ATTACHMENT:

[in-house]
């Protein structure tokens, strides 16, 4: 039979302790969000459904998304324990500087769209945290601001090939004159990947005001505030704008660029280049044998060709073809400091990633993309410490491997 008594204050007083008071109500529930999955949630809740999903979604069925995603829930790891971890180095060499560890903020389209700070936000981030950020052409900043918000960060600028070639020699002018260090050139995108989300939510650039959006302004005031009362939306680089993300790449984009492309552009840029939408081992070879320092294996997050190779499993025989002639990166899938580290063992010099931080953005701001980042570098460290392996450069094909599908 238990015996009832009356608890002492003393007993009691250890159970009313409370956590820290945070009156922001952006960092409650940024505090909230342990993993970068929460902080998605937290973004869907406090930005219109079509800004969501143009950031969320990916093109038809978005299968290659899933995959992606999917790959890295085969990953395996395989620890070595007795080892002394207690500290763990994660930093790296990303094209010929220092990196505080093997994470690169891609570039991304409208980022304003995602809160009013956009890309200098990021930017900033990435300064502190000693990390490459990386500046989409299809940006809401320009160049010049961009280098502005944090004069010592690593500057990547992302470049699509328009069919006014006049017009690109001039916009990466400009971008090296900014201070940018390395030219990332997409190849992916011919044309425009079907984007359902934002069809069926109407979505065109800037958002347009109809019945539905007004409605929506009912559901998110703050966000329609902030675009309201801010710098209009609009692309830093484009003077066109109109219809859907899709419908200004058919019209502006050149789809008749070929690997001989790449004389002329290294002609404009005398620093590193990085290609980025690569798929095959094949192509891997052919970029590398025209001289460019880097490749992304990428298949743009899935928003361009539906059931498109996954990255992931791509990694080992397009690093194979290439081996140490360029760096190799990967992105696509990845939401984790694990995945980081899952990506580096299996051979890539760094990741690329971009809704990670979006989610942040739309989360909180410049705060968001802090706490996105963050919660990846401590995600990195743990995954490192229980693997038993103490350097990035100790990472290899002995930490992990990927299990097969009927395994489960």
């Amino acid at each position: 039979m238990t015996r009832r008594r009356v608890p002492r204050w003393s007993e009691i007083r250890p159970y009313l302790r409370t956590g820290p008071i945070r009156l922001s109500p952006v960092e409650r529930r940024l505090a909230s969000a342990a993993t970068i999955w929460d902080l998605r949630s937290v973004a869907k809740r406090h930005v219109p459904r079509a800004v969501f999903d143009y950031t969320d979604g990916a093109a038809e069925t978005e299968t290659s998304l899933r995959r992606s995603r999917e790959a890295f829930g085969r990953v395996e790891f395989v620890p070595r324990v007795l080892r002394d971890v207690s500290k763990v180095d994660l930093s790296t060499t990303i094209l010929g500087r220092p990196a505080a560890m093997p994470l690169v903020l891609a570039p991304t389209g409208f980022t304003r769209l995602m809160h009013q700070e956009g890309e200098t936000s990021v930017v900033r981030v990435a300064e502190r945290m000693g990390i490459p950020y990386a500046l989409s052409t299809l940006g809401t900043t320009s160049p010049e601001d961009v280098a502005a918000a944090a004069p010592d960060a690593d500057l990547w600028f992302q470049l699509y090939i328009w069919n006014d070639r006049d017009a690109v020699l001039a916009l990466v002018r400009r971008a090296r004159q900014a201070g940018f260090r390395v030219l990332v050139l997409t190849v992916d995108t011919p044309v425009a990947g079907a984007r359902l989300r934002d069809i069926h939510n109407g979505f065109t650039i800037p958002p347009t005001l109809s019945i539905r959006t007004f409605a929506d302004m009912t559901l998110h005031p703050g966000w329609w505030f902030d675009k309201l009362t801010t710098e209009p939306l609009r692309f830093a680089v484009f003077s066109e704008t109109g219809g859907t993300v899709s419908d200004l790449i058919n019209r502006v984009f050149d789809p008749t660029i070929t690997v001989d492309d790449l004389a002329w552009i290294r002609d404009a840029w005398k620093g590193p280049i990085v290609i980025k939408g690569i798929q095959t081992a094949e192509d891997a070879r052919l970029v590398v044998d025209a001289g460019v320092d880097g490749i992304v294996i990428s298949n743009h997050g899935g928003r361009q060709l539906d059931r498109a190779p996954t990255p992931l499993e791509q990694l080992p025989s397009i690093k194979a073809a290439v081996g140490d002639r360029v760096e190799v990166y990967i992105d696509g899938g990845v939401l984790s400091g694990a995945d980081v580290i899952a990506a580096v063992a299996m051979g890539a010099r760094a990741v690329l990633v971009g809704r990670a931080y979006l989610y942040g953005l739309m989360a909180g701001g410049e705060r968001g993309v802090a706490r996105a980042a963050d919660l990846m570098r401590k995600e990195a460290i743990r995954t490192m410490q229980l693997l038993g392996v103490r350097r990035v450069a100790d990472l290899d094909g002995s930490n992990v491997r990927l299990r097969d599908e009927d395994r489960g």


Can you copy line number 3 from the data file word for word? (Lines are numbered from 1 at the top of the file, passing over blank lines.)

């Amino acid at each position: 039979m238990t015996r009832r008594r009356v608890p002492r204050w003393s007993e009691i007083r250890p159970y009313l302790r409370t956590g820290p008071i945070r009156l922001s109500p952006v960092e409650r529930r940024l505090a909230s969000a342990a993993t970068i999955w929460d902080l998605r949630s937290v973004a869907k809740r406090h930005v219109p459904r079509a800004v969501f999903d143009y950031t969320d979604g990916a093109a038809e069925t978005e299968t290659s998304l899933r995959r992606s995603r999917e790959a890295f829930g085969r990953v395996e790891f395989v620890p070595r324990v007795l080892r002394d971890v207690s500290k763990v180095d994660l930093s790296t060499t990303i094209l010929g500087r220092p990196a505080a560890m093997p994470l690169v903020l891609a570039p991304t389209g409208f980022t304003r769209l995602m809160h009013q700070e956009g890309e200098t936000s990021v930017v900033r981030v990435a300064e502190r945290m000693g990390i490459p950020y990386a500046l989409s052409t299809l940006g809401t900043t320009s160049p010049e601001d961009v280098a502005a918000a944090a004069p010592d960060a690593d500057l990547w600028f992302q470049l699509y090939i328009w069919n006014d070639r006049d017009a690109v020699l001039a916009l990466v002018r400009r971008a090296r004159q900014a201070g940018f260090r390395v030219l990332v050139l997409t190849v992916d995108t011919p044309v425009a990947g079907a984007r359902l989300r934002d069809i069926h939510n109407g979505f065109t650039i800037p958002p347009t005001l109809s019945i539905r959006t007004f409605a929506d302004m009912t559901l998110h005031p703050g966000w329609w505030f902030d675009k309201l009362t801010t710098e209009p939306l609009r692309f830093a680089v484009f003077s066109e704008t109109g219809g859907t993300v899709s419908d200004l790449i058919n019209r502006v984009f050149d789809p008749t660029i070929t690997v001989d492309d790449l004389a002329w552009i290294r002609d404009a840029w005398k620093g590193p280049i990085v290609i980025k939408g690569i798929q095959t081992a094949e192509d891997a070879r052919l970029v590398v044998d025209a001289g460019v320092d880097g490749i992304v294996i990428s298949n743009h997050g899935g928003r361009q060709l539906d059931r498109a190779p996954t990255p992931l499993e791509q990694l080992p025989s397009i690093k194979a073809a290439v081996g140490d002639r360029v760096e190799v990166y990967i992105d696509g899938g990845v939401l984790s400091g694990a995945d980081v580290i899952a990506a580096v063992a299996m051979g890539a010099r760094a990741v690329l990633v971009g809704r990670a931080y979006l989610y942040g953005l739309m989360a909180g701001g410049e705060r968001g993309v802090a706490r996105a980042a963050d919660l990846m570098r401590k995600e990195a460290i743990r995954t490192m410490q229980l693997l038993g392996v103490r350097r990035v450069a100790d990472l290899d094909g002995s930490n992990v491997r990927l299990r097969d599908e009927d395994r489960g």